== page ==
Newspaper Icon7 Dec 2022: Media release re new Govt alcohol bill

‘Community Participation’ Bill will enable a fairer alcohol licensing process

Hāpai te Hauora and Alcohol Healthwatch celebrate the changes put forward by Justice Minister Kiritapu Allan today to give power back to communities in decisions regarding controls on alcohol sales.

The Sale and Supply of Alcohol (Community Participation) Amendment Bill (the ‘Bill’) introduced today seeks to improve community participation in alcohol licensing processes. It extends the eligibility criteria regarding who can object to an alcohol licence application and reduces the overly-legalistic nature of licensing hearings by removing cross-examination and providing more accessible options for communities to take part.

Selah Hart, Chief Executive of Hāpai te Hauora says "Today’s announcement finally signals an intention to put people before profit. It provides for organisations, such as ourselves, the right to have a say in alcohol licensing decision-making processes. Our whānau and communities shoulder the majority of alcohol harms, so it is right that their voices and preferences are clearly heard. To date, it’s been absurd to have restrictions on who is permitted to have a say on the sale of our country’s most harmful drug."

The Bill also seeks to remove the ability for anyone to appeal a Council local alcohol policy. Following community consultation on their draft policies, Councils have faced relentless challenges by large alcohol retailers, especially supermarkets, to their proposed policies that specify where, when and how alcohol can be sold. This has resulted in only one-third of the country’s population living in a district that has a local alcohol policy and some Councils abandoning their policies after facing costly and lengthy legal action. One in five Councils have chosen not to start the policy process at all.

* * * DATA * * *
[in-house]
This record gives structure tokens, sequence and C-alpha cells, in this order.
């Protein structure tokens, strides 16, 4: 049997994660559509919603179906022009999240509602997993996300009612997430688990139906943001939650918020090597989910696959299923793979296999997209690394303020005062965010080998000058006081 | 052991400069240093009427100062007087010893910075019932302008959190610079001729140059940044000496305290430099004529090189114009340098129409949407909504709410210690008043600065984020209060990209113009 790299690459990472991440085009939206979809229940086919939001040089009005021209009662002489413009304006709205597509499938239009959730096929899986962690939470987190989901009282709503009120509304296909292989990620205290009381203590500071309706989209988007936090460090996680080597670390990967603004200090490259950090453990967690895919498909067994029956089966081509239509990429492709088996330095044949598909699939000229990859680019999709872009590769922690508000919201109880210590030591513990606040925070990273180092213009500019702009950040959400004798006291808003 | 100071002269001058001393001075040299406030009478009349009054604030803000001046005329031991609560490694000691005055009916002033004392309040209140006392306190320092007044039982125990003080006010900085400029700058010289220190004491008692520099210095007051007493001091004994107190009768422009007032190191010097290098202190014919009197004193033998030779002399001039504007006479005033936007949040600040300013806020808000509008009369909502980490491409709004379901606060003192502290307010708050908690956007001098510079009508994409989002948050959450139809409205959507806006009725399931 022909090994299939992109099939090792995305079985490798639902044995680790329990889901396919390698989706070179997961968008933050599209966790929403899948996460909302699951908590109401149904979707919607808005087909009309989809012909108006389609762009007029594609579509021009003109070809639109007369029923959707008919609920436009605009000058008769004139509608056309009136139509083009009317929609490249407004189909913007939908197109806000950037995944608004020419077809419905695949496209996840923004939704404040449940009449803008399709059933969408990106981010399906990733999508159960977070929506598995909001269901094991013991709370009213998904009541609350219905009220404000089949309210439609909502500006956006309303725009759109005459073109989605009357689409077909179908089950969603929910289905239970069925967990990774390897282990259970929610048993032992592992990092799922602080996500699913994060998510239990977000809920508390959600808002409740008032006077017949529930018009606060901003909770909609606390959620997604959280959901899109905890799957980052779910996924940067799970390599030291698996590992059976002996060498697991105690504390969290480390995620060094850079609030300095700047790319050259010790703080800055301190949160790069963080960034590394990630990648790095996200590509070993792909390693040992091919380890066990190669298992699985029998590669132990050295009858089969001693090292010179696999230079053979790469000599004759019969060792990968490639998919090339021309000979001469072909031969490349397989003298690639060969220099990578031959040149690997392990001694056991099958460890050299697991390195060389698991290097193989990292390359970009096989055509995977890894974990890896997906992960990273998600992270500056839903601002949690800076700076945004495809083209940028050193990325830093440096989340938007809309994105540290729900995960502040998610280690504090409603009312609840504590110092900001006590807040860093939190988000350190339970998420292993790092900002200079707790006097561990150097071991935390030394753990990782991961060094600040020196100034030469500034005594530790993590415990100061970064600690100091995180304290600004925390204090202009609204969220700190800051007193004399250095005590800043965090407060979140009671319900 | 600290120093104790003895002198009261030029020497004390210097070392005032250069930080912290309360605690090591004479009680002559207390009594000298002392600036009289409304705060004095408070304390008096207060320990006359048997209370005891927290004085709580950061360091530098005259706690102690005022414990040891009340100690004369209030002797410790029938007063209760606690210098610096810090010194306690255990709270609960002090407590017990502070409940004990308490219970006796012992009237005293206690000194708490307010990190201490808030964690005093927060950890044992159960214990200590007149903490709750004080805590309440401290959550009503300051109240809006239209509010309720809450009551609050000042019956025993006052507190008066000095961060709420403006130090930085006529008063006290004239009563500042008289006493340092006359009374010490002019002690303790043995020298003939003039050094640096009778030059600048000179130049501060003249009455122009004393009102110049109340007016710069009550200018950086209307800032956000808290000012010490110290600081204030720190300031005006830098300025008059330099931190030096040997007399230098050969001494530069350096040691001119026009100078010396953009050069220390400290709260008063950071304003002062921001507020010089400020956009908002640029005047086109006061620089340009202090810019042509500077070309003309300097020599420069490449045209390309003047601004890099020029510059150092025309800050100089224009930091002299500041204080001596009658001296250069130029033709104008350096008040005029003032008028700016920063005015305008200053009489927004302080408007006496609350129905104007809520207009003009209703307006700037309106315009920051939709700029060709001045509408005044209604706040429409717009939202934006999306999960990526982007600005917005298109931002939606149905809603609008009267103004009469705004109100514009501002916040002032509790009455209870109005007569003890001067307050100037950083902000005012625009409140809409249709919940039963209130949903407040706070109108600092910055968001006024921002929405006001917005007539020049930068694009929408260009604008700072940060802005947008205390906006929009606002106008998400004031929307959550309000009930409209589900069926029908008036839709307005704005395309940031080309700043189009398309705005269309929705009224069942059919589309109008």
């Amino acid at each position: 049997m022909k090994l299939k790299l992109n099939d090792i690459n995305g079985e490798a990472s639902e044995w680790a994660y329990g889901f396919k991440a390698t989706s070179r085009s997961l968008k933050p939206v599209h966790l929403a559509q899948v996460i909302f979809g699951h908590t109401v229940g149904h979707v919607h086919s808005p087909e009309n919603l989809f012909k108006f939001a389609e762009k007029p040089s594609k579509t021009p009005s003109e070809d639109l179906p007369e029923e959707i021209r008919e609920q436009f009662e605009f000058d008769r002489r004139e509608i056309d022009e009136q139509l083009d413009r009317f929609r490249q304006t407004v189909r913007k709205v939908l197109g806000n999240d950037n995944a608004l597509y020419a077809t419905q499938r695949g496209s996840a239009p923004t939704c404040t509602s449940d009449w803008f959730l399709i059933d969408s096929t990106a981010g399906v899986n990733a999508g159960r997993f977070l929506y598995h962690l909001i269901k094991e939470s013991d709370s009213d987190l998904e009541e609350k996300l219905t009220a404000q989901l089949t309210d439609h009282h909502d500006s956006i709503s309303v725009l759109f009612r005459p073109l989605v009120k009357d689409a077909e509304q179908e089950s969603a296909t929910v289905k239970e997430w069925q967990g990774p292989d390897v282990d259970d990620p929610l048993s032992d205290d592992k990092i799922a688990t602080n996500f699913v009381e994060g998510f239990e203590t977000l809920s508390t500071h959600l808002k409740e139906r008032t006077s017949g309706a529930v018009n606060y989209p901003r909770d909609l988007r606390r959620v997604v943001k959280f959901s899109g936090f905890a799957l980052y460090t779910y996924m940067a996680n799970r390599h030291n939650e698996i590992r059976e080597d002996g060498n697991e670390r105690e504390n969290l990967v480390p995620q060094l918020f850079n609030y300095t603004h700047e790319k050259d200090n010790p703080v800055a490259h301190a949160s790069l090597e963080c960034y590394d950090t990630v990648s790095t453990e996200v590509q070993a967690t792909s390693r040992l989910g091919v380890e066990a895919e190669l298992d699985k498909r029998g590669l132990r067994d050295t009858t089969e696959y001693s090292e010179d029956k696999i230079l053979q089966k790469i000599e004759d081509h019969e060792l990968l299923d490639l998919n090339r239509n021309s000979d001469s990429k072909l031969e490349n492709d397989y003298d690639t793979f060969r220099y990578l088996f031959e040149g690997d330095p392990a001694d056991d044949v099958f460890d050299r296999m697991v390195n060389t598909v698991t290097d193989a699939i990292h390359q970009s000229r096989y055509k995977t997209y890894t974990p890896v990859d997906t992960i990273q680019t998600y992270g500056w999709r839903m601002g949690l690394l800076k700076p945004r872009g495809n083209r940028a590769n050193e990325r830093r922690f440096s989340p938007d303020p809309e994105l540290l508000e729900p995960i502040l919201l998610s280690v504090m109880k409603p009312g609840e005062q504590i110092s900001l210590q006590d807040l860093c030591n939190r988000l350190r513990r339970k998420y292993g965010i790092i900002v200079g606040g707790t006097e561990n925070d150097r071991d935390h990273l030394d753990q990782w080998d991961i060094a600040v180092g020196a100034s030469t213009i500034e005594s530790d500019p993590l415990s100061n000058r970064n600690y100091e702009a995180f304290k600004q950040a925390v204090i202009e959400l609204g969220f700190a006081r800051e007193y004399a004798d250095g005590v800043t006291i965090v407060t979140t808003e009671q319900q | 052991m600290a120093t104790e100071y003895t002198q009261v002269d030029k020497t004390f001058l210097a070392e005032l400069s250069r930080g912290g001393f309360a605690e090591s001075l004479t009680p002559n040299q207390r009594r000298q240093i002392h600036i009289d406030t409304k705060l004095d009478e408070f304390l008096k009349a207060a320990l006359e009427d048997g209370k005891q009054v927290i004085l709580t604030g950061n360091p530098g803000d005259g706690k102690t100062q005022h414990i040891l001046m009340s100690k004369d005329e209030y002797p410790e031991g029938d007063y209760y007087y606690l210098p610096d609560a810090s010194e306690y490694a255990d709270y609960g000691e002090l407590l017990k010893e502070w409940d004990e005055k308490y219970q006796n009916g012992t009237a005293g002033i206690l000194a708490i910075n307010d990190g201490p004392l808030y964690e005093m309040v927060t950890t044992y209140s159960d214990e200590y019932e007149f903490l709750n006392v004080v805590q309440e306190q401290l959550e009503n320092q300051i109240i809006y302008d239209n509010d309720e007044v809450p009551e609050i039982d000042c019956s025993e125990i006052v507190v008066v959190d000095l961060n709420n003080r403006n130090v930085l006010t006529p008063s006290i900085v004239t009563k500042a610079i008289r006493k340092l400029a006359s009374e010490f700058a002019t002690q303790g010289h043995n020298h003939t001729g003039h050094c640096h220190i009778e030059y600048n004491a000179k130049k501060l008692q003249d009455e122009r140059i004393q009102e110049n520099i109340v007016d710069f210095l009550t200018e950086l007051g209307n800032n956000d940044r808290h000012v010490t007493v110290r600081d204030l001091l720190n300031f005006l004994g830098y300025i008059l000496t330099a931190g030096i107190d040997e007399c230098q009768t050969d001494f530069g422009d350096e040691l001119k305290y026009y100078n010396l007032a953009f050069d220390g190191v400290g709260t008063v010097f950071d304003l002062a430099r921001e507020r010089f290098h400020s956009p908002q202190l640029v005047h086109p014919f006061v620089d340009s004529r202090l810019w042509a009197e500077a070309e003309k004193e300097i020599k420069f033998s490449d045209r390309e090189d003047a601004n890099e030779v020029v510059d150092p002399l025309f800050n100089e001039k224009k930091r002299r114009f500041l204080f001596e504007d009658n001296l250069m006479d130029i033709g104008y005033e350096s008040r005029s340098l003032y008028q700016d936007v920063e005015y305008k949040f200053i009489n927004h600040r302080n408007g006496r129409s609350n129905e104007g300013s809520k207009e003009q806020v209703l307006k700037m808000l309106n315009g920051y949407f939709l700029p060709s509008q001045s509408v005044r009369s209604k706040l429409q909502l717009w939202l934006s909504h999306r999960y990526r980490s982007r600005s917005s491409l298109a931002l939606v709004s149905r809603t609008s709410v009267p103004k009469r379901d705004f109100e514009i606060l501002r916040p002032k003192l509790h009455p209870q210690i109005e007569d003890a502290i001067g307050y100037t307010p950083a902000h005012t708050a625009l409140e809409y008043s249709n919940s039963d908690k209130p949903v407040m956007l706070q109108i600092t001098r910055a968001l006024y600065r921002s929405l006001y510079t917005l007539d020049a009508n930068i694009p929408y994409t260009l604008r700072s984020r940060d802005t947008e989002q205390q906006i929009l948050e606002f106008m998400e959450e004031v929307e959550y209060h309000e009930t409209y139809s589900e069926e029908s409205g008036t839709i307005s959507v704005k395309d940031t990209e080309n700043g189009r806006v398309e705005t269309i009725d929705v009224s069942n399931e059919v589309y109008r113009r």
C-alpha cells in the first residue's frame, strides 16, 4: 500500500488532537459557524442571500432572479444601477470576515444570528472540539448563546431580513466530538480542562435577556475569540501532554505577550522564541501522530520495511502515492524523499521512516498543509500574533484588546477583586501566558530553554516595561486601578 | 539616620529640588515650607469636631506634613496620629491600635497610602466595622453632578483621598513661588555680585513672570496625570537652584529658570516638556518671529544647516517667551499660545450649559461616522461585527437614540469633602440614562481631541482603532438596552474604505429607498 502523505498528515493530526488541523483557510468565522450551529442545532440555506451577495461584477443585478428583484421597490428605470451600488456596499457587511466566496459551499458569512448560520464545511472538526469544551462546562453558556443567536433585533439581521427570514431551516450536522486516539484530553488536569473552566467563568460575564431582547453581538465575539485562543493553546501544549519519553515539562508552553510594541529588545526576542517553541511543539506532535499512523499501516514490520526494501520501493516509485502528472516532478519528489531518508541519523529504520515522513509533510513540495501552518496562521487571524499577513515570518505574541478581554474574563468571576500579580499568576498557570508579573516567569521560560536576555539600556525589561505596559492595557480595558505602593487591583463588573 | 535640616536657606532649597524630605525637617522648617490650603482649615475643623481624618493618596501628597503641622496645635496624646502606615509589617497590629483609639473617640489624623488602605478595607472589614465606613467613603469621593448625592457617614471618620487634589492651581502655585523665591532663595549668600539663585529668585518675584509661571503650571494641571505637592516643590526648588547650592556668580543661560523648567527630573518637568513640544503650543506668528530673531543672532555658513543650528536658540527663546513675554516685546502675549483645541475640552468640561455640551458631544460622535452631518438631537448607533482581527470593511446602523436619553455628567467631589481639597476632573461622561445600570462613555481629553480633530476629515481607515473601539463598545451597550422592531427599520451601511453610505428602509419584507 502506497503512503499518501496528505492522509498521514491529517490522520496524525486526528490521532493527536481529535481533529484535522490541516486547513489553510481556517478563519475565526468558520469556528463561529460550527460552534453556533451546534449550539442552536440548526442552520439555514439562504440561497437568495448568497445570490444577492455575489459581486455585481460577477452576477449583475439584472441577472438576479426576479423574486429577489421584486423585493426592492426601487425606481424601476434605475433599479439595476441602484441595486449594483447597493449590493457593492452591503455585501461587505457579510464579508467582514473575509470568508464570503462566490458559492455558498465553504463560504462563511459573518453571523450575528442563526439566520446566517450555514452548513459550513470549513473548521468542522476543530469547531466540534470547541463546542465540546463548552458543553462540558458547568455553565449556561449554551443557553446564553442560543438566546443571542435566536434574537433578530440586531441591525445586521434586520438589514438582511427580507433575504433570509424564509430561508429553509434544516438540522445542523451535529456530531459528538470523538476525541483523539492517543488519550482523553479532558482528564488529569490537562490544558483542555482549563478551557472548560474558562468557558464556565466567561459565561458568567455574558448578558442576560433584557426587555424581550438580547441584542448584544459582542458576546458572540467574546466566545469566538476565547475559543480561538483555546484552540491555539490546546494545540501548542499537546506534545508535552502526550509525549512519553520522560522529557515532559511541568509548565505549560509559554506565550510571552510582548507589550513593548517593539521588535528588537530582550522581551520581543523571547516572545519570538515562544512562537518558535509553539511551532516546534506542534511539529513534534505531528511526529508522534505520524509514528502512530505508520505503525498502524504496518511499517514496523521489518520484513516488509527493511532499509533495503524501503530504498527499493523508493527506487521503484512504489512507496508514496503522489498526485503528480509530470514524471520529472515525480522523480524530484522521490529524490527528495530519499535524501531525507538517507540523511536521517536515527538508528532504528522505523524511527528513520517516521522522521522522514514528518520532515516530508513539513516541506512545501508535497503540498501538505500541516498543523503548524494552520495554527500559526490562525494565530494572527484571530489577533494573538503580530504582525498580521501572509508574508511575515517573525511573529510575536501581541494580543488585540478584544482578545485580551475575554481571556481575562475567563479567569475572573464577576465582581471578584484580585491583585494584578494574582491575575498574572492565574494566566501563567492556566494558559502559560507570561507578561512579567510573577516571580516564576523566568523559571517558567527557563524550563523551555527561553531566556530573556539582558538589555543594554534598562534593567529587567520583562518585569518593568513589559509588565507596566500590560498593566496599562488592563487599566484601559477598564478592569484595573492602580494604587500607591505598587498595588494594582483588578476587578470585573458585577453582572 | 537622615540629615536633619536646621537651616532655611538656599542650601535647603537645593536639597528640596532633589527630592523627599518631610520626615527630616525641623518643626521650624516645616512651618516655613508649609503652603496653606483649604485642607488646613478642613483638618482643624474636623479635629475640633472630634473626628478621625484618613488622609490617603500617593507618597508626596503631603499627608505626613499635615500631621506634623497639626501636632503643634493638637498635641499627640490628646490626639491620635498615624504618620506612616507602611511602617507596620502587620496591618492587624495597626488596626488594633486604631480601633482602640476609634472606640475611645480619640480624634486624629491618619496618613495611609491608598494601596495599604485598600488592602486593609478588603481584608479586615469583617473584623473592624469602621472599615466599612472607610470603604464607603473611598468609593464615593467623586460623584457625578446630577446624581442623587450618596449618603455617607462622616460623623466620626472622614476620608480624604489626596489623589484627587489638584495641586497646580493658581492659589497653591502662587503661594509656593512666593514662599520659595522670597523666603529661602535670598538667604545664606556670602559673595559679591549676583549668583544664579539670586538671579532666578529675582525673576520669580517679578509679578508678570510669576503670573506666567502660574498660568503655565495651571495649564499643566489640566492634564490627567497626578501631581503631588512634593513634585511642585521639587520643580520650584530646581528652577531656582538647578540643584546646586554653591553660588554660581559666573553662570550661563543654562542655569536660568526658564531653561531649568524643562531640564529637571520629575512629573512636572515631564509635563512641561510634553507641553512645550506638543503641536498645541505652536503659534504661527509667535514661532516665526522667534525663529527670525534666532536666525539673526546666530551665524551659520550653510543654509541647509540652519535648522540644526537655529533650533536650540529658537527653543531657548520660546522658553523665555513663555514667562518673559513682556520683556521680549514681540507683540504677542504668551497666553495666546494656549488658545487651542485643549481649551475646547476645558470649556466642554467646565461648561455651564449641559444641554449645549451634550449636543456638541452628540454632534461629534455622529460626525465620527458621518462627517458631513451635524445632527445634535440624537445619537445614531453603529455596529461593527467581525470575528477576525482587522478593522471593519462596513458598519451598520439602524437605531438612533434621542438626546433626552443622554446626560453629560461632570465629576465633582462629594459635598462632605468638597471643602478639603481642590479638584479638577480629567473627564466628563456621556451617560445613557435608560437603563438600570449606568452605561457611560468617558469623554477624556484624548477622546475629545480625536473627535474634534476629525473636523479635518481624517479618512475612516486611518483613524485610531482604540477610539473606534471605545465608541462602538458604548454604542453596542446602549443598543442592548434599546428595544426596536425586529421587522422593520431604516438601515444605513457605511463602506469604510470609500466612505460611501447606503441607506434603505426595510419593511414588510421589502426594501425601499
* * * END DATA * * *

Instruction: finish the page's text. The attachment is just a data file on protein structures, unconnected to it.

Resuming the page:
Executive Director of Alcohol Healthwatch, Dr Nicki Jackson, says "Our 2012 alcohol laws promised communities a greater say in decisions on the availability of alcohol. This promise was never fulfilled. Instead, communities have continued to struggle to have their voices heard against powerful alcohol industry interests. We welcome this Bill that seeks to improve the alcohol licensing and policy processes that have been failing for so long, especially our communities that are saturated with alcohol outlets and living with disproportionate levels of alcohol harm."

"For any person, or organisation serving their communities, wanting to have a say about how alcohol is sold in their neighbourhood, this Bill paves the way for more meaningful and fair contribution. We’re pleased to hear the calls of the community answered and respected", ends Dr Jackson.